There is no “before” the Big Bang
Most of us take time for granted. We see the second hand shift forward in predictably identical intervals and assume that that’s what it’s like from Bangkok to the opposite end of the universe. But time doesn’t always work that way. Depending on an object’s mass, time will speed up or slow down, and within phenomena like black holes time can even reverse.
Satellites orbiting the Earth have to make daily adjustments to their internal clocks because the actual flow of time at that altitude is faster than it is at sea level. This is because earth’s massive and concentrated gravity warps time, making time slower for objects closer to its core. At the event horizon of a supermassive black hole, the universe’s most massive object, the monstrous gravitational forces would slow down time to about half of what is experienced on earth. Humanity could even manipulate this effect to travel into the future.
So then if all the mass in the universe were packed into a singularity, it is reasonable to suspect that time might simply stop moving all together. In that instance, the laws of physics as we know them would no longer apply. Time would only be able to “move” when gravity was weak enough to loosen its grip.
Thus asking what happened “before” the Big Bang is similar to asking who you were before your conception. There are a whole lot of theories ranging from God’s will to some sort of cosmic reproduction. Recent maps of the the early universe have revealed an uneven distribution of temperature and density fluctuations, seen by some as evidence for a parent universe and by others as “bruises” from a nearby companion universe.
Fundamentally different laws of physics
If there’s any one thing that prevents our continued understanding of the circumstances around the Big Bang, it is our inability to even conceive what such an event would have looked like. The near instantaneous inflation of space from an undefinable point to an endlessly vast theatre is not easy to imagine, and it’s made all the more difficult since the laws of physics would have been fundamentally different from the ones we know today.
Originally unified, the fundamental forces of nature split from one another, triggering an extraordinary inflation period. After only about 10-32 second, the universe expanded by 30 orders of magnitude. Before anything like a proton or a neutron could come about, there were six quarks, six leptons, and six bosons including the photon, and for each fundamental particle, there was its antimatter equivalent.
By 10-6 second, the giant fireball of the Big Bang had “cooled” to a frosty 10,000,000,000,000 Kelvin, and this was finally cold enough for the quarks to combine and become the atomic particles that would make up the universe we see today.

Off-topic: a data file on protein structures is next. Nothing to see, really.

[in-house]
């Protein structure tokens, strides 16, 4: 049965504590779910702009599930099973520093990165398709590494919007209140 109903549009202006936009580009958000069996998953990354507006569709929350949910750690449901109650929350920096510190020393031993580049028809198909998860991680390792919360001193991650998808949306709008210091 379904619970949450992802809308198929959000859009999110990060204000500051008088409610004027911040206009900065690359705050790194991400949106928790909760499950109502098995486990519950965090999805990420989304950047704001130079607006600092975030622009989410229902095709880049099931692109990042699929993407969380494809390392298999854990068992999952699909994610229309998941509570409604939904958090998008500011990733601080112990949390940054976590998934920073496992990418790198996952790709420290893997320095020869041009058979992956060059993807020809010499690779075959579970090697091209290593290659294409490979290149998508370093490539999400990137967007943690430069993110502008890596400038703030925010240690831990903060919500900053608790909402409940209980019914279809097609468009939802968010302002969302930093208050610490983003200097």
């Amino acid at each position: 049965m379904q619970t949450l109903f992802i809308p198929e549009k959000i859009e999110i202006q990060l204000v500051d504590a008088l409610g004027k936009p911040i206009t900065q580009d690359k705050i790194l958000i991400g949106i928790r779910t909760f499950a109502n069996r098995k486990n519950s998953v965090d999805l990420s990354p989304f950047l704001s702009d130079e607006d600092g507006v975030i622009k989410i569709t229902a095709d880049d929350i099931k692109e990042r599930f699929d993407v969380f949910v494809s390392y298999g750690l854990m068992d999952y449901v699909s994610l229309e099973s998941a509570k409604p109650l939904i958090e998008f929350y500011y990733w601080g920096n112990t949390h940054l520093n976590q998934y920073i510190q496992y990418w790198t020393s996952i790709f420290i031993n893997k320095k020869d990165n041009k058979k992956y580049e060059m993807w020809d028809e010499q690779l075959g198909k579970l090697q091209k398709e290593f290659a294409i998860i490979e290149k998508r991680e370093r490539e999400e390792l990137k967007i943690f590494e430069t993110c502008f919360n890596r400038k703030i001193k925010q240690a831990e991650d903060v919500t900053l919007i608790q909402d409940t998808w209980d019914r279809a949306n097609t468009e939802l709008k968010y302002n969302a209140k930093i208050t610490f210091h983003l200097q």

Big Bang nucleosynthesis matches space dust
Throughout the universe, great clouds of space dust condense on themselves to birth the stars. Seen through a spectrometer, space dust generally consists of 75% Hydrogen and 25% Helium, with small traces of Lithium and Beryllium. Ignited by colossal pressures and heat, stars are fueled by fusing massive quantities of hydrogen into helium, which is then fused into carbon, oxygen, nitrogen, and all the other elements necessary for organic life.
A year before Fred Hoyle’s radio debate, astrophysicist George Gamow calculated the make-up of the nascent universe. Starting from the assumption that all the universe’s energy was once packed into the same place, his calculations revealed a temperature so hot it prohibited anything but raw energy. As the rapid expansion of space allowed the energy to cool, the energy would have coalesced into the simplest elements. His calculations revealed a universe that should have consisted of about 75% Helium, 25% Helium, and trace amounts of Lithium and Beryllium.
But Gamow’s calculations also showed another curiosity. Like all reactions, not all the energy of the universe’s inception would have been converted into matter, but would have produced a flash of heat that would be almost uniform throughout the universe. That flash should still be echoing through the universe, though seeing it would be impossible. Over ten billion years of universal expansion, the lightwaves would have stretched well below that of visible light, undetectable until telescopes could be modified to receive lightwaves out of the visible spectrum.